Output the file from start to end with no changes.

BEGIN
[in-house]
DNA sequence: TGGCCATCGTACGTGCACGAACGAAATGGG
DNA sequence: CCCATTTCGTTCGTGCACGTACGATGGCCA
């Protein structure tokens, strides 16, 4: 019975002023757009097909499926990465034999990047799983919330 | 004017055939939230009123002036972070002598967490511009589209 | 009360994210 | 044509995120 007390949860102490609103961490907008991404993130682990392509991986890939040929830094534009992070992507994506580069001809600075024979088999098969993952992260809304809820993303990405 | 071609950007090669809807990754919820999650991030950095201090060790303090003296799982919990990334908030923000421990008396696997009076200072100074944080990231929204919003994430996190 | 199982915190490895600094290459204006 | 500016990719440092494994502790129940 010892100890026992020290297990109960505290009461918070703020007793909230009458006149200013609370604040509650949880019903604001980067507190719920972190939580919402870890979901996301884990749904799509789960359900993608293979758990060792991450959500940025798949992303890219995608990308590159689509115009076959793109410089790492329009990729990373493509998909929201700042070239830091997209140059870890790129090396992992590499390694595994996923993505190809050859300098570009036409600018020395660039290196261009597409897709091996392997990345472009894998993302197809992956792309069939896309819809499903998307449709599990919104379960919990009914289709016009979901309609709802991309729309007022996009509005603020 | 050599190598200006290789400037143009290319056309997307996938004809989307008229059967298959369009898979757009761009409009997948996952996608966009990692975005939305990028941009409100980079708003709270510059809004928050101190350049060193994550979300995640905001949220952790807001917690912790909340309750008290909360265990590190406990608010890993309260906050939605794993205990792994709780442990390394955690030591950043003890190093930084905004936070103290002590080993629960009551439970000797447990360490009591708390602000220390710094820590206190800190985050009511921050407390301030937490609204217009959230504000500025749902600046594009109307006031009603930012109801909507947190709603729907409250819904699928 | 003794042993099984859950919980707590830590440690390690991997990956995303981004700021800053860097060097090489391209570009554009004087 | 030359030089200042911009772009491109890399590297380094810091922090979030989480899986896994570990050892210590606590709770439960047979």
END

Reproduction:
[in-house]
DNA sequence: TGGCCATCGTACGTGCACGAACGAAATGGG
DNA sequence: CCCATTTCGTTCGTGCACGTACGATGGCCA
């Protein structure tokens, strides 16, 4: 019975002023757009097909499926990465034999990047799983919330 | 004017055939939230009123002036972070002598967490511009589209 | 009360994210 | 044509995120 007390949860102490609103961490907008991404993130682990392509991986890939040929830094534009992070992507994506580069001809600075024979088999098969993952992260809304809820993303990405 | 071609950007090669809807990754919820999650991030950095201090060790303090003296799982919990990334908030923000421990008396696997009076200072100074944080990231929204919003994430996190 | 199982915190490895600094290459204006 | 500016990719440092494994502790129940 010892100890026992020290297990109960505290009461918070703020007793909230009458006149200013609370604040509650949880019903604001980067507190719920972190939580919402870890979901996301884990749904799509789960359900993608293979758990060792991450959500940025798949992303890219995608990308590159689509115009076959793109410089790492329009990729990373493509998909929201700042070239830091997209140059870890790129090396992992590499390694595994996923993505190809050859300098570009036409600018020395660039290196261009597409897709091996392997990345472009894998993302197809992956792309069939896309819809499903998307449709599990919104379960919990009914289709016009979901309609709802991309729309007022996009509005603020 | 050599190598200006290789400037143009290319056309997307996938004809989307008229059967298959369009898979757009761009409009997948996952996608966009990692975005939305990028941009409100980079708003709270510059809004928050101190350049060193994550979300995640905001949220952790807001917690912790909340309750008290909360265990590190406990608010890993309260906050939605794993205990792994709780442990390394955690030591950043003890190093930084905004936070103290002590080993629960009551439970000797447990360490009591708390602000220390710094820590206190800190985050009511921050407390301030937490609204217009959230504000500025749902600046594009109307006031009603930012109801909507947190709603729907409250819904699928 | 003794042993099984859950919980707590830590440690390690991997990956995303981004700021800053860097060097090489391209570009554009004087 | 030359030089200042911009772009491109890399590297380094810091922090979030989480899986896994570990050892210590606590709770439960047979």